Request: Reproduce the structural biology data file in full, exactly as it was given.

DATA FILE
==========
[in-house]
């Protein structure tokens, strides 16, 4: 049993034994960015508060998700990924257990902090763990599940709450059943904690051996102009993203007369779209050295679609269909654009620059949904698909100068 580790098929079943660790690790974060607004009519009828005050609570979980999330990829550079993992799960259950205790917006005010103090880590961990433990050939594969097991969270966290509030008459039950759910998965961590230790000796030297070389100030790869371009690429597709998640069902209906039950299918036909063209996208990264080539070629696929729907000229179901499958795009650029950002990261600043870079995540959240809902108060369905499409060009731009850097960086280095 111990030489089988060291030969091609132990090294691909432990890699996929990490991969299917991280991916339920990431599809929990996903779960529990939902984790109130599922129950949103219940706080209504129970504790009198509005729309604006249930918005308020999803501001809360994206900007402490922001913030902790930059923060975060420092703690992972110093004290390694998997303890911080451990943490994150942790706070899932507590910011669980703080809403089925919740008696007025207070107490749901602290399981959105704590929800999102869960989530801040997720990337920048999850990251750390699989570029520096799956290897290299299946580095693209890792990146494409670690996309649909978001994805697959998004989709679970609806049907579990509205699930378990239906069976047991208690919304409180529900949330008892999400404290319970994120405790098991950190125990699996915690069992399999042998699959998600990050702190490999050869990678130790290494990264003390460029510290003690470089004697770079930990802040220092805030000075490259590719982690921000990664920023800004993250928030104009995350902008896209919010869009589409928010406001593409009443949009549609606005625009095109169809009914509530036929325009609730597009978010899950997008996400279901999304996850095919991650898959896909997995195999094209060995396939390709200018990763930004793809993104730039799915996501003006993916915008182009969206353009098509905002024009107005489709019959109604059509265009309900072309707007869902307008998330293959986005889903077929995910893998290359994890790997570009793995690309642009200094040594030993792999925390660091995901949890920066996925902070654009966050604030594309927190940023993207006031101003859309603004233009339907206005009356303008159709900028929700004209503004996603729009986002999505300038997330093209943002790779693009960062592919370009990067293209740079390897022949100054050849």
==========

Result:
[in-house]
């Protein structure tokens, strides 16, 4: 049993034994960015508060998700990924257990902090763990599940709450059943904690051996102009993203007369779209050295679609269909654009620059949904698909100068 580790098929079943660790690790974060607004009519009828005050609570979980999330990829550079993992799960259950205790917006005010103090880590961990433990050939594969097991969270966290509030008459039950759910998965961590230790000796030297070389100030790869371009690429597709998640069902209906039950299918036909063209996208990264080539070629696929729907000229179901499958795009650029950002990261600043870079995540959240809902108060369905499409060009731009850097960086280095 111990030489089988060291030969091609132990090294691909432990890699996929990490991969299917991280991916339920990431599809929990996903779960529990939902984790109130599922129950949103219940706080209504129970504790009198509005729309604006249930918005308020999803501001809360994206900007402490922001913030902790930059923060975060420092703690992972110093004290390694998997303890911080451990943490994150942790706070899932507590910011669980703080809403089925919740008696007025207070107490749901602290399981959105704590929800999102869960989530801040997720990337920048999850990251750390699989570029520096799956290897290299299946580095693209890792990146494409670690996309649909978001994805697959998004989709679970609806049907579990509205699930378990239906069976047991208690919304409180529900949330008892999400404290319970994120405790098991950190125990699996915690069992399999042998699959998600990050702190490999050869990678130790290494990264003390460029510290003690470089004697770079930990802040220092805030000075490259590719982690921000990664920023800004993250928030104009995350902008896209919010869009589409928010406001593409009443949009549609606005625009095109169809009914509530036929325009609730597009978010899950997008996400279901999304996850095919991650898959896909997995195999094209060995396939390709200018990763930004793809993104730039799915996501003006993916915008182009969206353009098509905002024009107005489709019959109604059509265009309900072309707007869902307008998330293959986005889903077929995910893998290359994890790997570009793995690309642009200094040594030993792999925390660091995901949890920066996925902070654009966050604030594309927190940023993207006031101003859309603004233009339907206005009356303008159709900028929700004209503004996603729009986002999505300038997330093209943002790779693009960062592919370009990067293209740079390897022949100054050849």